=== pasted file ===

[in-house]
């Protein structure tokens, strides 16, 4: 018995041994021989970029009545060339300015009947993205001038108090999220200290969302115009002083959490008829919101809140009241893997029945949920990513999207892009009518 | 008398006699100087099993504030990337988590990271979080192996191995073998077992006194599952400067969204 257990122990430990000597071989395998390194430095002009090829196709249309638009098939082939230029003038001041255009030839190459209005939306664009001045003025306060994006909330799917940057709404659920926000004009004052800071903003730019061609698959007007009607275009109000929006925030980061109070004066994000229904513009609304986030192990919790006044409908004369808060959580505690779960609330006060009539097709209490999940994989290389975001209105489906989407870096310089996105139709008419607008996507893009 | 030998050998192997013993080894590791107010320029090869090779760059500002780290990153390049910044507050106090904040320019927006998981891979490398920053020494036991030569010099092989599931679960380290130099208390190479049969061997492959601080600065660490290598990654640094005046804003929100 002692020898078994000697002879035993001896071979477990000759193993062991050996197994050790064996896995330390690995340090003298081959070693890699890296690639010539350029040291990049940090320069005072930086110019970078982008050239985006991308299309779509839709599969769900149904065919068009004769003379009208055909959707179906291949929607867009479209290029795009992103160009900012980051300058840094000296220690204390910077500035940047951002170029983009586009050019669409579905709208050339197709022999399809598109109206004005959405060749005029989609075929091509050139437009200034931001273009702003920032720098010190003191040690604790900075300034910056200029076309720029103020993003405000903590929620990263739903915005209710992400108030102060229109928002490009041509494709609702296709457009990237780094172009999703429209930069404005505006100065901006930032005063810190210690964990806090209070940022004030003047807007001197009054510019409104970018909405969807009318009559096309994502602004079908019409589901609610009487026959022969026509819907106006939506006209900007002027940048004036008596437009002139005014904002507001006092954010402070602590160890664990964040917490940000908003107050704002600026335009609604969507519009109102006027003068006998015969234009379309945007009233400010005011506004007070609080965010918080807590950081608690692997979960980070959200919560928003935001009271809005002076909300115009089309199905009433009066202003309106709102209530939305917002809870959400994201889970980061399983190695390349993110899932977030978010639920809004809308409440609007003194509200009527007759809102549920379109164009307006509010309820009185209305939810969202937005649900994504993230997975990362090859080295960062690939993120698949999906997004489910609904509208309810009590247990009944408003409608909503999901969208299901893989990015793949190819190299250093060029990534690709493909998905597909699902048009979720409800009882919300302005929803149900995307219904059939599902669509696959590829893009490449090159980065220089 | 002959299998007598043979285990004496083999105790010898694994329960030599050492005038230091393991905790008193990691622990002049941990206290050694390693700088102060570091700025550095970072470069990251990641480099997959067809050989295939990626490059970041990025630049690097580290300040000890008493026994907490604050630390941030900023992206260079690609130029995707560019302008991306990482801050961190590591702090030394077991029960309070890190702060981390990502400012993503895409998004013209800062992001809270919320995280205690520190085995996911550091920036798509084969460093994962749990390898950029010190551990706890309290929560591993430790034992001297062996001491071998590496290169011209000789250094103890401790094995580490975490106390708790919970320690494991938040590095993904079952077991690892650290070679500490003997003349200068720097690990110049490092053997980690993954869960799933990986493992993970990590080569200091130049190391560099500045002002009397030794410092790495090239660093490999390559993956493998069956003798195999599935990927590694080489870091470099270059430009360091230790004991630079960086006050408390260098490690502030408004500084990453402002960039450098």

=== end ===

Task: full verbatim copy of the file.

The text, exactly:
[in-house]
């Protein structure tokens, strides 16, 4: 018995041994021989970029009545060339300015009947993205001038108090999220200290969302115009002083959490008829919101809140009241893997029945949920990513999207892009009518 | 008398006699100087099993504030990337988590990271979080192996191995073998077992006194599952400067969204 257990122990430990000597071989395998390194430095002009090829196709249309638009098939082939230029003038001041255009030839190459209005939306664009001045003025306060994006909330799917940057709404659920926000004009004052800071903003730019061609698959007007009607275009109000929006925030980061109070004066994000229904513009609304986030192990919790006044409908004369808060959580505690779960609330006060009539097709209490999940994989290389975001209105489906989407870096310089996105139709008419607008996507893009 | 030998050998192997013993080894590791107010320029090869090779760059500002780290990153390049910044507050106090904040320019927006998981891979490398920053020494036991030569010099092989599931679960380290130099208390190479049969061997492959601080600065660490290598990654640094005046804003929100 002692020898078994000697002879035993001896071979477990000759193993062991050996197994050790064996896995330390690995340090003298081959070693890699890296690639010539350029040291990049940090320069005072930086110019970078982008050239985006991308299309779509839709599969769900149904065919068009004769003379009208055909959707179906291949929607867009479209290029795009992103160009900012980051300058840094000296220690204390910077500035940047951002170029983009586009050019669409579905709208050339197709022999399809598109109206004005959405060749005029989609075929091509050139437009200034931001273009702003920032720098010190003191040690604790900075300034910056200029076309720029103020993003405000903590929620990263739903915005209710992400108030102060229109928002490009041509494709609702296709457009990237780094172009999703429209930069404005505006100065901006930032005063810190210690964990806090209070940022004030003047807007001197009054510019409104970018909405969807009318009559096309994502602004079908019409589901609610009487026959022969026509819907106006939506006209900007002027940048004036008596437009002139005014904002507001006092954010402070602590160890664990964040917490940000908003107050704002600026335009609604969507519009109102006027003068006998015969234009379309945007009233400010005011506004007070609080965010918080807590950081608690692997979960980070959200919560928003935001009271809005002076909300115009089309199905009433009066202003309106709102209530939305917002809870959400994201889970980061399983190695390349993110899932977030978010639920809004809308409440609007003194509200009527007759809102549920379109164009307006509010309820009185209305939810969202937005649900994504993230997975990362090859080295960062690939993120698949999906997004489910609904509208309810009590247990009944408003409608909503999901969208299901893989990015793949190819190299250093060029990534690709493909998905597909699902048009979720409800009882919300302005929803149900995307219904059939599902669509696959590829893009490449090159980065220089 | 002959299998007598043979285990004496083999105790010898694994329960030599050492005038230091393991905790008193990691622990002049941990206290050694390693700088102060570091700025550095970072470069990251990641480099997959067809050989295939990626490059970041990025630049690097580290300040000890008493026994907490604050630390941030900023992206260079690609130029995707560019302008991306990482801050961190590591702090030394077991029960309070890190702060981390990502400012993503895409998004013209800062992001809270919320995280205690520190085995996911550091920036798509084969460093994962749990390898950029010190551990706890309290929560591993430790034992001297062996001491071998590496290169011209000789250094103890401790094995580490975490106390708790919970320690494991938040590095993904079952077991690892650290070679500490003997003349200068720097690990110049490092053997980690993954869960799933990986493992993970990590080569200091130049190391560099500045002002009397030794410092790495090239660093490999390559993956493998069956003798195999599935990927590694080489870091470099270059430009360091230790004991630079960086006050408390260098490690502030408004500084990453402002960039450098």